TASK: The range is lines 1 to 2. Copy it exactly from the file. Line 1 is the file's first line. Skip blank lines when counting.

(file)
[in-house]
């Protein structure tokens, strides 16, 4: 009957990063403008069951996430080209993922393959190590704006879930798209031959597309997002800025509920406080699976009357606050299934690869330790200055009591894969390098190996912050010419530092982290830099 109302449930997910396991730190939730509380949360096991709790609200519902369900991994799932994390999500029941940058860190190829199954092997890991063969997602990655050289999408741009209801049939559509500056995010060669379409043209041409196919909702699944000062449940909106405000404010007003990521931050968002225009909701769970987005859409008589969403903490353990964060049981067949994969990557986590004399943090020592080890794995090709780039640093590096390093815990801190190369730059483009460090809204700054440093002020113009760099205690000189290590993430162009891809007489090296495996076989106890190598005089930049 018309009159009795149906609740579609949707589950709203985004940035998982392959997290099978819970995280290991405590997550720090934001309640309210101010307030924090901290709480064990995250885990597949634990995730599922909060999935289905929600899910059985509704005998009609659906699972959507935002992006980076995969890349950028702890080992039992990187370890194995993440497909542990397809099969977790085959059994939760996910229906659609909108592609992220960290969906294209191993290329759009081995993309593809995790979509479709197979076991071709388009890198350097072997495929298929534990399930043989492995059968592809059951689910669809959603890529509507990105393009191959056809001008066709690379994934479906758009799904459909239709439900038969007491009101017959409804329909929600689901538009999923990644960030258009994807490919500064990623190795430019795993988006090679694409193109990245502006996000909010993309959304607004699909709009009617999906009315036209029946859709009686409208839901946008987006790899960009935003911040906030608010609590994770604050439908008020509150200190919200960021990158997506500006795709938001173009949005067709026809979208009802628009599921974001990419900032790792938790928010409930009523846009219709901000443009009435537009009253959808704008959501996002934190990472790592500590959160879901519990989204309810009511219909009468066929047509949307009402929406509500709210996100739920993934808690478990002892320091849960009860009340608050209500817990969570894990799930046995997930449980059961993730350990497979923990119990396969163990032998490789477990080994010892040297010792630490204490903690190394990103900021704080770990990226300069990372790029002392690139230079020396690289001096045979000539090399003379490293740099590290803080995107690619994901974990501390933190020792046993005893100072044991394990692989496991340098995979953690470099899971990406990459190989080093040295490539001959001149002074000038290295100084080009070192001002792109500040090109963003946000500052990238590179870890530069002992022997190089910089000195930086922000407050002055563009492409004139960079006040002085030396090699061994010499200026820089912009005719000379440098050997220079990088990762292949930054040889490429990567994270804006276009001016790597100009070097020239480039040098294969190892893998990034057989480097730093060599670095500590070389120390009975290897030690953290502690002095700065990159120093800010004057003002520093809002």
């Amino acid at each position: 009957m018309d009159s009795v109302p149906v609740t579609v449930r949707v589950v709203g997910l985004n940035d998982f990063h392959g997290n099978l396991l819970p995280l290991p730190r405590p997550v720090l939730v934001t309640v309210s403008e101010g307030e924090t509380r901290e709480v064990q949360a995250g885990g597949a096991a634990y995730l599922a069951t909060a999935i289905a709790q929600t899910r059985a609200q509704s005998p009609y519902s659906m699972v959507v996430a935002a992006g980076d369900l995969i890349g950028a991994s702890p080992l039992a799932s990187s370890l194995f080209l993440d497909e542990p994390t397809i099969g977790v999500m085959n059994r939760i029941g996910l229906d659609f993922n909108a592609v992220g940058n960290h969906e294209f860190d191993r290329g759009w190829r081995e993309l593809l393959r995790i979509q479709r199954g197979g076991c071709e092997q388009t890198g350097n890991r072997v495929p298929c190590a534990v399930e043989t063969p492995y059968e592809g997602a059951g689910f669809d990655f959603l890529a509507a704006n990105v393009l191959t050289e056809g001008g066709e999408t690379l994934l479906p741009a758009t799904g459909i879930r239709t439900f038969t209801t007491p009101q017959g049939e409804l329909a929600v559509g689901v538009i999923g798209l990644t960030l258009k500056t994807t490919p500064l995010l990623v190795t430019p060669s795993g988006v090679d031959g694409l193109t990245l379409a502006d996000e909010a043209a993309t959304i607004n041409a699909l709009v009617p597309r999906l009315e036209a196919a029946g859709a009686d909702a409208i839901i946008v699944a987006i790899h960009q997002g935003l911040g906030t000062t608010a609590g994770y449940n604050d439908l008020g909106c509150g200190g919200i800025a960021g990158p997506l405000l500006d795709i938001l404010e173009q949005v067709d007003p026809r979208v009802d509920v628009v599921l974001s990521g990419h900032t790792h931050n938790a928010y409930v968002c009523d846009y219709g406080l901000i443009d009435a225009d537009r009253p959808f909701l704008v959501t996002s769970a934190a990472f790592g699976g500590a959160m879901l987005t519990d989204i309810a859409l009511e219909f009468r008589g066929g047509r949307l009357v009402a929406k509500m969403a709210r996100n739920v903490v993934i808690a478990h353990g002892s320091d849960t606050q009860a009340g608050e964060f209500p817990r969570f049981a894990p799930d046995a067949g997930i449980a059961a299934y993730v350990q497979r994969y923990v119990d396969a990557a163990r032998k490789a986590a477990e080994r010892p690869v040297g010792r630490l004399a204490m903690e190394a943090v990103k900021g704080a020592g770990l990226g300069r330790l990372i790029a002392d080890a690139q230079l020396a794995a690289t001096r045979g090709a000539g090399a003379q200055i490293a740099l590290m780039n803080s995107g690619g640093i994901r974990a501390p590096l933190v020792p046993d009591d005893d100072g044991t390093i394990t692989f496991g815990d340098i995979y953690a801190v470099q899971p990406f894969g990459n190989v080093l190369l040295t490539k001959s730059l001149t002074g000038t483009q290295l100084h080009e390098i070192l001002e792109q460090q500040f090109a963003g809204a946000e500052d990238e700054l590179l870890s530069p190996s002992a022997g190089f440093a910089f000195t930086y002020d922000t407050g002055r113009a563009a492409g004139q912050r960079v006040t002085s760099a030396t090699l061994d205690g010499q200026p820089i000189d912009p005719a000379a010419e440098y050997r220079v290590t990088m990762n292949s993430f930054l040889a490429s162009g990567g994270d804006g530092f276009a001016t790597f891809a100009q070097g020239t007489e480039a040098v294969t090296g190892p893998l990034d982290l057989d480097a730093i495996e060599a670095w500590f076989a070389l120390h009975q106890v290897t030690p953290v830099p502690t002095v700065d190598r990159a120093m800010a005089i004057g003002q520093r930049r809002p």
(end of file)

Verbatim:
[in-house]
């Protein structure tokens, strides 16, 4: 009957990063403008069951996430080209993922393959190590704006879930798209031959597309997002800025509920406080699976009357606050299934690869330790200055009591894969390098190996912050010419530092982290830099 109302449930997910396991730190939730509380949360096991709790609200519902369900991994799932994390999500029941940058860190190829199954092997890991063969997602990655050289999408741009209801049939559509500056995010060669379409043209041409196919909702699944000062449940909106405000404010007003990521931050968002225009909701769970987005859409008589969403903490353990964060049981067949994969990557986590004399943090020592080890794995090709780039640093590096390093815990801190190369730059483009460090809204700054440093002020113009760099205690000189290590993430162009891809007489090296495996076989106890190598005089930049 018309009159009795149906609740579609949707589950709203985004940035998982392959997290099978819970995280290991405590997550720090934001309640309210101010307030924090901290709480064990995250885990597949634990995730599922909060999935289905929600899910059985509704005998009609659906699972959507935002992006980076995969890349950028702890080992039992990187370890194995993440497909542990397809099969977790085959059994939760996910229906659609909108592609992220960290969906294209191993290329759009081995993309593809995790979509479709197979076991071709388009890198350097072997495929298929534990399930043989492995059968592809059951689910669809959603890529509507990105393009191959056809001008066709690379994934479906758009799904459909239709439900038969007491009101017959409804329909929600689901538009999923990644960030258009994807490919500064990623190795430019795993988006090679694409193109990245502006996000909010993309959304607004699909709009009617999906009315036209029946859709009686409208839901946008987006790899960009935003911040906030608010609590994770604050439908008020509150200190919200960021990158997506500006795709938001173009949005067709026809979208009802628009599921974001990419900032790792938790928010409930009523846009219709901000443009009435537009009253959808704008959501996002934190990472790592500590959160879901519990989204309810009511219909009468066929047509949307009402929406509500709210996100739920993934808690478990002892320091849960009860009340608050209500817990969570894990799930046995997930449980059961993730350990497979923990119990396969163990032998490789477990080994010892040297010792630490204490903690190394990103900021704080770990990226300069990372790029002392690139230079020396690289001096045979000539090399003379490293740099590290803080995107690619994901974990501390933190020792046993005893100072044991394990692989496991340098995979953690470099899971990406990459190989080093040295490539001959001149002074000038290295100084080009070192001002792109500040090109963003946000500052990238590179870890530069002992022997190089910089000195930086922000407050002055563009492409004139960079006040002085030396090699061994010499200026820089912009005719000379440098050997220079990088990762292949930054040889490429990567994270804006276009001016790597100009070097020239480039040098294969190892893998990034057989480097730093060599670095500590070389120390009975290897030690953290502690002095700065990159120093800010004057003002520093809002």